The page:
My first objective was clear. It had been over two years since the regulator had pointed out the organization’s shortcomings in terms of data governance. The time for slides and other descriptions of policies, or theoretical roles and responsibilities, was over. It was urgent to implement best practices.

I knew that simply waving the “stick” of the regulator wouldn’t enthuse many people, but I needed the support of the business. So, I used the carrot of improving data quality, the lack of which had caused suffering in the business for a long time, to start getting my “ambassadors” on board.

The creation of a BI skills center supporting a self-service approach also helped to motivate users to get on board with the Data program.

If I were to cite, in a more generic way, some of the main challenges of the CDO position, I would use these words: alignment, human capital, collaboration and finally data culture.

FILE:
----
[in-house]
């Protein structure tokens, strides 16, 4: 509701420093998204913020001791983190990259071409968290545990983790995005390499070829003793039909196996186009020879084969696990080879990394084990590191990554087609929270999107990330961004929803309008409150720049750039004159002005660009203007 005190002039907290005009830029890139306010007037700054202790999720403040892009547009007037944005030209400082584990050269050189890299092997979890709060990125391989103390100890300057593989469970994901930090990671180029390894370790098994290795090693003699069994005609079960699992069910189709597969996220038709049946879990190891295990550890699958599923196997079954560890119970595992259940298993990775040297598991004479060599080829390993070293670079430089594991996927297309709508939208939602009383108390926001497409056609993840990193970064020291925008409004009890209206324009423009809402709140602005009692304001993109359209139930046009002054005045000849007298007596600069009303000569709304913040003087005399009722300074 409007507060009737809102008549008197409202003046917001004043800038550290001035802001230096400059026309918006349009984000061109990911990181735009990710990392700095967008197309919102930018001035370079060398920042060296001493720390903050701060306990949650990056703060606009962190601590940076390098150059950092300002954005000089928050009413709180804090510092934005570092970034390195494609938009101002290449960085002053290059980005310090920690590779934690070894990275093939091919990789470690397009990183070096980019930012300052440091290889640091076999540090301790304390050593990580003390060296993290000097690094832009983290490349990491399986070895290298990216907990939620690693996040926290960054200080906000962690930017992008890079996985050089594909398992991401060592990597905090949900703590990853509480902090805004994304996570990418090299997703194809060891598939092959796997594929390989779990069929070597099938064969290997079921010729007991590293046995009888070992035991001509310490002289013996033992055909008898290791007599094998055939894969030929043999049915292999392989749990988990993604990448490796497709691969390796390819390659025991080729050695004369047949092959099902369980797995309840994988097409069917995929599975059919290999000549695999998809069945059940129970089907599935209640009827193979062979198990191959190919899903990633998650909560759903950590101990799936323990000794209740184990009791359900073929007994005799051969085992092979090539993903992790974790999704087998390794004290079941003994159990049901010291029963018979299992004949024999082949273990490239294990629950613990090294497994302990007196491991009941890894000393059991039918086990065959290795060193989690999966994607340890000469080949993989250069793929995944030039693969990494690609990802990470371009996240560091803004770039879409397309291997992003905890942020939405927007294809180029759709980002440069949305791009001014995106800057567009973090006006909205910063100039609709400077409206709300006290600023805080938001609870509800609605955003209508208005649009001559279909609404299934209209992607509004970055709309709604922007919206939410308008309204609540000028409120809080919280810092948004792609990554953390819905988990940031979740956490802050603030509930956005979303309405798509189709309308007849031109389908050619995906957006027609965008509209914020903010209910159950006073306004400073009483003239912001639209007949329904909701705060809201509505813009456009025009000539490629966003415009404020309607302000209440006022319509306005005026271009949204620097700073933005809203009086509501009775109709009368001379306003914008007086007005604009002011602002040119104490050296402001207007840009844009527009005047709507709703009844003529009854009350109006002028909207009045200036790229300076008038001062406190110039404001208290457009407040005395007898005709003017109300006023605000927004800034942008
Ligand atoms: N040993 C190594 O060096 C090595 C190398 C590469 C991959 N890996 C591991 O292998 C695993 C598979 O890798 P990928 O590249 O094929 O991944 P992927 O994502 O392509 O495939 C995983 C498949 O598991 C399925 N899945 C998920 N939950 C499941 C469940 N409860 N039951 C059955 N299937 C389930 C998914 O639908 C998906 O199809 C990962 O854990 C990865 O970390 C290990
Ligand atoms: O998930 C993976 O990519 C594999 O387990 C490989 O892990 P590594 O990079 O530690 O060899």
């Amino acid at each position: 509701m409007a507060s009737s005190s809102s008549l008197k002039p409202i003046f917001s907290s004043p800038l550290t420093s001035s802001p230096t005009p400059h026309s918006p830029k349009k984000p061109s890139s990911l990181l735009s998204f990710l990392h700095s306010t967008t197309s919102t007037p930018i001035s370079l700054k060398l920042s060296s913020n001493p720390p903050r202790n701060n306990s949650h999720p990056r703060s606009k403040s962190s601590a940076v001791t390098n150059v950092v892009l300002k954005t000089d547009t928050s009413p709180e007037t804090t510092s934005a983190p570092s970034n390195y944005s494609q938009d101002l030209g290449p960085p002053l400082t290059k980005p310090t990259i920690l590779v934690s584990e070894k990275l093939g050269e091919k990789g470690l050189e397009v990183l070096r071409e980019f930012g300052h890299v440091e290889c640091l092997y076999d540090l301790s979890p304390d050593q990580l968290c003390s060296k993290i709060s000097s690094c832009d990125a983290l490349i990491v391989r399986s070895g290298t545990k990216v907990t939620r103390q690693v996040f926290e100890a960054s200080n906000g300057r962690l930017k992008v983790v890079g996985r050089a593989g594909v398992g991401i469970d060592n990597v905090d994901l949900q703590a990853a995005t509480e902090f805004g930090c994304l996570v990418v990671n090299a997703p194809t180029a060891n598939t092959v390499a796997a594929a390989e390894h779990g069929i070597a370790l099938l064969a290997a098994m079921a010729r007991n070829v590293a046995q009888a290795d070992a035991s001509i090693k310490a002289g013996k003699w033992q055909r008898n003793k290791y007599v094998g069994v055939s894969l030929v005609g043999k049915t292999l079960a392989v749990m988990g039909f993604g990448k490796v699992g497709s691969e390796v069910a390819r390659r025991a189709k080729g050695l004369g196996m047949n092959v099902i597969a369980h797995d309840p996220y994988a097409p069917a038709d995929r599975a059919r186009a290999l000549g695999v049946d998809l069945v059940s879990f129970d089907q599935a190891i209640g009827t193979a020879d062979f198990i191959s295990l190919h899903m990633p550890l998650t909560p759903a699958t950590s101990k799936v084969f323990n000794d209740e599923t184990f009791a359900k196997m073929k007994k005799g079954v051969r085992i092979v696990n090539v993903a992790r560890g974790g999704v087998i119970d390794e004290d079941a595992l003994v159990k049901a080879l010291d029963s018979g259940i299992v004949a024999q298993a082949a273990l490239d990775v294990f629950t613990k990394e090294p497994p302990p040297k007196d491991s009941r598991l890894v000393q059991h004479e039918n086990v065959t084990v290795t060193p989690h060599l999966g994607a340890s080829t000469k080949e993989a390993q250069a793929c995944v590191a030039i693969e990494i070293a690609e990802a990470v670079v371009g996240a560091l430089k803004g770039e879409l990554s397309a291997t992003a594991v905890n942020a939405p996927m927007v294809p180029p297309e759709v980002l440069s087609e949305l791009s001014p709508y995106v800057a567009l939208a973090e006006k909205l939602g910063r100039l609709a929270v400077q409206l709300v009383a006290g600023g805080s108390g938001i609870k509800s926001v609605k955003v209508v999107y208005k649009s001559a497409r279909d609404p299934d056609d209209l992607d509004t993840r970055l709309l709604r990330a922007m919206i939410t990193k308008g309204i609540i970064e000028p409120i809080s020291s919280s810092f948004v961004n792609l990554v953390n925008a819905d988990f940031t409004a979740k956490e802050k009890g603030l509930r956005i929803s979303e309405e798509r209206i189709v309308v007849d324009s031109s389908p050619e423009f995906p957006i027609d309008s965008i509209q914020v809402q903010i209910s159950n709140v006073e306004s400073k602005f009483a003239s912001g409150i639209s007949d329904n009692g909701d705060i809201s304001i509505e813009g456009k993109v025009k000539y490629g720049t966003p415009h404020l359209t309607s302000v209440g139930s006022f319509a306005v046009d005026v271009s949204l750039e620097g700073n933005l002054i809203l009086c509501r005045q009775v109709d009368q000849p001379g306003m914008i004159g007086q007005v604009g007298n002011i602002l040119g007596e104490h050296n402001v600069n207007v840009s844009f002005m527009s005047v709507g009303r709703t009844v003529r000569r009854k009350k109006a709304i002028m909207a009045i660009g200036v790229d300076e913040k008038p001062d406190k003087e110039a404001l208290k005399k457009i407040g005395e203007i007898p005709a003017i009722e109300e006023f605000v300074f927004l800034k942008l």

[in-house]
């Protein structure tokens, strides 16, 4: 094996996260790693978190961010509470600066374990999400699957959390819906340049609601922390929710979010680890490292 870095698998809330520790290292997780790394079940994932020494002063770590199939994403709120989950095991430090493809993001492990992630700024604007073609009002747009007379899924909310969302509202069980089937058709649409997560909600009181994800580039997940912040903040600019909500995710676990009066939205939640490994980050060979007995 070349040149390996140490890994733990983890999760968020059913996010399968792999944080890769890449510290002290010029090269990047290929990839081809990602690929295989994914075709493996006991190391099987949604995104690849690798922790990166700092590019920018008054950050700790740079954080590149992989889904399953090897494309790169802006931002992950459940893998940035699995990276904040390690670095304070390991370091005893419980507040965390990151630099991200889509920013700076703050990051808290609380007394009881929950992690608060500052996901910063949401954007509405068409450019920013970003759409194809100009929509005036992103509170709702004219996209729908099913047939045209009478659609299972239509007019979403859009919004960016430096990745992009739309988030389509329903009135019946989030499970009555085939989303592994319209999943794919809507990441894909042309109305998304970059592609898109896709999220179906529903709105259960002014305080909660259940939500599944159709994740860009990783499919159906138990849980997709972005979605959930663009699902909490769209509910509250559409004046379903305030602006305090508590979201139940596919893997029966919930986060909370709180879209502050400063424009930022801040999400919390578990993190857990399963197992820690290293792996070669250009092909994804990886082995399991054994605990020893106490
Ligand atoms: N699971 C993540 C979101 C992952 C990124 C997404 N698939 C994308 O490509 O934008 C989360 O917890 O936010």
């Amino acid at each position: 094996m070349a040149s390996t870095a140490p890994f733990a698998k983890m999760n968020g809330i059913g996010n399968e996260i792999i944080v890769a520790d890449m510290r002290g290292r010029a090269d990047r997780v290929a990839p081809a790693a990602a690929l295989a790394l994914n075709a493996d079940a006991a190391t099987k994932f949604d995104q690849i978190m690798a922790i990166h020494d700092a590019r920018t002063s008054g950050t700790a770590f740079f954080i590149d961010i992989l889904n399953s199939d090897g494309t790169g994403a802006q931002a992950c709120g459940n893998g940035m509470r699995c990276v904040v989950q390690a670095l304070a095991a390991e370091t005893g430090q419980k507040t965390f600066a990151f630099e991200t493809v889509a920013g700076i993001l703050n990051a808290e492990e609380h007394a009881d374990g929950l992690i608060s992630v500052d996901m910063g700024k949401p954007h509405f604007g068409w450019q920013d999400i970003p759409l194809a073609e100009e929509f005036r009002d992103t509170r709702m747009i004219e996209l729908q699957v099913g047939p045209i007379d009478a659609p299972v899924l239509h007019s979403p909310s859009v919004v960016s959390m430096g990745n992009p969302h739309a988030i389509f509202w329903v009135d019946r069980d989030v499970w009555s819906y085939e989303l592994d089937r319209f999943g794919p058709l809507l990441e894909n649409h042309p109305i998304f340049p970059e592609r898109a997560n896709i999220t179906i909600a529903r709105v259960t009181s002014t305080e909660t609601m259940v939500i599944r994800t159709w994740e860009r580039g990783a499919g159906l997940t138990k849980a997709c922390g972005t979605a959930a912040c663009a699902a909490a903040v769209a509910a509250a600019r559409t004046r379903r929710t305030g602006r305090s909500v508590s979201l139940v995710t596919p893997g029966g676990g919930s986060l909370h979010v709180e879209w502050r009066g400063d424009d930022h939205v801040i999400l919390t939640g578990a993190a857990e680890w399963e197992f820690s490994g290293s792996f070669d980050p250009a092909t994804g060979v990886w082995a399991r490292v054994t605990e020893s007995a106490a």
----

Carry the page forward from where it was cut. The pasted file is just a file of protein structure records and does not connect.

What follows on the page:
First of all, in terms of alignment, we need to be able to establish a real relationship of trust, to ensure that management agrees with our decisions and allows us to implement the actions and budgets necessary for good data management.

Then, on a human level, we need to break down silos and instill a spirit of sharing and collaboration between teams –enabling them to speak the same language.

We also need to secure the involvement of data stewards on the business side, and to support teams by ensuring that managers take responsibility for data domains.

In this way, a true data culture can spread throughout the organization. The CDO is the guarantor of this culture and its dissemination, and must support its integration on a day-to-day basis.

A final challenge is to find the levers that align and transform business strategy into data strategy.

Do you have an anecdote to share with us?